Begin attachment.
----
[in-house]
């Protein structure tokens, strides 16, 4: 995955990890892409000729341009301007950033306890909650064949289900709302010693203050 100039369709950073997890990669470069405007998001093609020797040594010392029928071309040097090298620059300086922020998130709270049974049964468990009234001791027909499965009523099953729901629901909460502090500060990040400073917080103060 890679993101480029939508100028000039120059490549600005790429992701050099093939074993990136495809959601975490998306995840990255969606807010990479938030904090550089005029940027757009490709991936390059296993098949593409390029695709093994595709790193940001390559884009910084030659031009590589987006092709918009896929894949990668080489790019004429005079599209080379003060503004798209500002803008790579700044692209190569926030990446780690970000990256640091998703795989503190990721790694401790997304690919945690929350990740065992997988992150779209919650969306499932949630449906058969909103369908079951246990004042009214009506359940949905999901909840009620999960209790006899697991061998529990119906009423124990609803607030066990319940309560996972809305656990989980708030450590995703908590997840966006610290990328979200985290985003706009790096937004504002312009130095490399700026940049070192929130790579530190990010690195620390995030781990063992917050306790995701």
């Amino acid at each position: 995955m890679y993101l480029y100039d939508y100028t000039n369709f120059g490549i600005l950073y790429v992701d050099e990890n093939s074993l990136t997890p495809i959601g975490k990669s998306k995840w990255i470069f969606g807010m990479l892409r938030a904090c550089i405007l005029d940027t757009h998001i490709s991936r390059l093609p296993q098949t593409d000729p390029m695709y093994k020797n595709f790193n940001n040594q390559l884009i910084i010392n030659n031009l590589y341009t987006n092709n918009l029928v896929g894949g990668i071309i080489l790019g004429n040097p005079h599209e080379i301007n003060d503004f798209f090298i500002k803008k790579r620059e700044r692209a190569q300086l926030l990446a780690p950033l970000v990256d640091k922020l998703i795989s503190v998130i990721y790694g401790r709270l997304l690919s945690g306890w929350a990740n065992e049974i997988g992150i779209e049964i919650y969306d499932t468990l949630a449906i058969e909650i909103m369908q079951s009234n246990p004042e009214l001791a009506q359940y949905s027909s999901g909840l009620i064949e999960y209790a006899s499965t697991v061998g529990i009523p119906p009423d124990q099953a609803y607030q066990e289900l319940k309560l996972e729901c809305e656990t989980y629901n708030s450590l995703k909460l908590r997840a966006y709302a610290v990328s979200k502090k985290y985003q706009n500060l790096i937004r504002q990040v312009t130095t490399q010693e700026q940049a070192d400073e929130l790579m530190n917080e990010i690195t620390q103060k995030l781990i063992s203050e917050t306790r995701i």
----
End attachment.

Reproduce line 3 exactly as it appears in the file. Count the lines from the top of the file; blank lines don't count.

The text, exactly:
């Amino acid at each position: 995955m890679y993101l480029y100039d939508y100028t000039n369709f120059g490549i600005l950073y790429v992701d050099e990890n093939s074993l990136t997890p495809i959601g975490k990669s998306k995840w990255i470069f969606g807010m990479l892409r938030a904090c550089i405007l005029d940027t757009h998001i490709s991936r390059l093609p296993q098949t593409d000729p390029m695709y093994k020797n595709f790193n940001n040594q390559l884009i910084i010392n030659n031009l590589y341009t987006n092709n918009l029928v896929g894949g990668i071309i080489l790019g004429n040097p005079h599209e080379i301007n003060d503004f798209f090298i500002k803008k790579r620059e700044r692209a190569q300086l926030l990446a780690p950033l970000v990256d640091k922020l998703i795989s503190v998130i990721y790694g401790r709270l997304l690919s945690g306890w929350a990740n065992e049974i997988g992150i779209e049964i919650y969306d499932t468990l949630a449906i058969e909650i909103m369908q079951s009234n246990p004042e009214l001791a009506q359940y949905s027909s999901g909840l009620i064949e999960y209790a006899s499965t697991v061998g529990i009523p119906p009423d124990q099953a609803y607030q066990e289900l319940k309560l996972e729901c809305e656990t989980y629901n708030s450590l995703k909460l908590r997840a966006y709302a610290v990328s979200k502090k985290y985003q706009n500060l790096i937004r504002q990040v312009t130095t490399q010693e700026q940049a070192d400073e929130l790579m530190n917080e990010i690195t620390q103060k995030l781990i063992s203050e917050t306790r995701i």